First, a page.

Bank of America instituted a new policy a few weeks ago that gives customers a $10 cushion if they overdraw on their accounts.

"We certainly recognize that even people who manage their finances closely make mistakes," said spokesman T.J. Crawford. "The $10 cushion will prevent an overdraft fee from occurring for those using a debit card. We don't want to see their account pushed into negative territory because they charged a cup of coffee."

Next summer, Bank of America is also planning to offer customers the opportunity to choose whether or not they want overdraft protection, he said.

Chase Bank revamped its overdraft policies in September, eliminating overdraft on debit cards unless customers opt in for overdraft services, said spokesman Mike Fusco.

"This subject has gotten a lot of attention," Mr. Fusco said. "Certainly, a lot of legitimate issues have been raised. We have tried to be thoughtful for customers, about what the right thing is to do for customers."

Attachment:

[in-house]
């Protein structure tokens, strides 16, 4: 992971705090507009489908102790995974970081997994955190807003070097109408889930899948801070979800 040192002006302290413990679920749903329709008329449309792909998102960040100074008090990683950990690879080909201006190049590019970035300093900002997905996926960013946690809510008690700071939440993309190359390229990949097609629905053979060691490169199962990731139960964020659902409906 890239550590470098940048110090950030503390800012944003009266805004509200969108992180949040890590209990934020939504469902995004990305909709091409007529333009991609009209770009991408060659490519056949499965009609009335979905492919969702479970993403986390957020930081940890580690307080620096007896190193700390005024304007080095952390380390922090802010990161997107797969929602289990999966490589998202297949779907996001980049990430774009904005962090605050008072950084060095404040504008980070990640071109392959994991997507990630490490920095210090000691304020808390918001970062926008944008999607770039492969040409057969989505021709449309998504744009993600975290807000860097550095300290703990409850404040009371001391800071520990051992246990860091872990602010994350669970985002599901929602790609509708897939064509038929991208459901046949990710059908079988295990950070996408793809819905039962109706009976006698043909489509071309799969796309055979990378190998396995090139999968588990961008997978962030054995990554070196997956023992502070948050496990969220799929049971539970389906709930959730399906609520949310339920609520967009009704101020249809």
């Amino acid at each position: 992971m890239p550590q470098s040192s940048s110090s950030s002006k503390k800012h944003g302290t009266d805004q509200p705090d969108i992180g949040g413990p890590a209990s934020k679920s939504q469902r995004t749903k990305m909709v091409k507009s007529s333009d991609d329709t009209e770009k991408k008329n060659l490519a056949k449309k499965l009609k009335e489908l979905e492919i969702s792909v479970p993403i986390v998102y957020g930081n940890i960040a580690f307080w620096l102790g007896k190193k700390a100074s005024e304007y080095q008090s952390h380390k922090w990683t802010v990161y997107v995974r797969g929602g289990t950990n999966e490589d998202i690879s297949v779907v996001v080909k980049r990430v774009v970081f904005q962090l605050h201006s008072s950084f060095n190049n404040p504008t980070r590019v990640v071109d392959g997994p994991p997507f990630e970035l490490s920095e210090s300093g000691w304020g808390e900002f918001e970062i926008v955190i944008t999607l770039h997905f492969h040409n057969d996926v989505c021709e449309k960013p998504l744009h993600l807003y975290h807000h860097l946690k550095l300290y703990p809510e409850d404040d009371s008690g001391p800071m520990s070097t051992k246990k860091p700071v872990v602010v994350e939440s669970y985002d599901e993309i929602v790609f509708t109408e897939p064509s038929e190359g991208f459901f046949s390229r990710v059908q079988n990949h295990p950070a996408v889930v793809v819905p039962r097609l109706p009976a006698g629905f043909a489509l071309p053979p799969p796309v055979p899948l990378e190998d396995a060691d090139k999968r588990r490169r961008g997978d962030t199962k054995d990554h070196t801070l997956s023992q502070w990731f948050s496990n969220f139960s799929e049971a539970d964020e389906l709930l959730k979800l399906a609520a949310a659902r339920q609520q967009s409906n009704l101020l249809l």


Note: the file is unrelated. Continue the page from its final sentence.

At The Cross Valley Federal Credit Union if a customer has overdraft protection, the union will refund any overdraft fees if the customer makes a deposit to cover the overdrawn amount on the same day, said Gina Murmello, manager of the Hazleton Branch of the credit union. If a customer also has a savings account at the credit union, money will be transferred from that account to cover the overdraft charge and the customers will incur a $2 bank fee for the service, she said.

FNCB Bank has a similar policy in place, said Christine Gresh, manager of the FNCB branch in Hazleton.

"We also have a feature called bounce," she said. "The bank will pay up to a certain amount, depending upon the account and the charge attached. People know all about this service going into the program."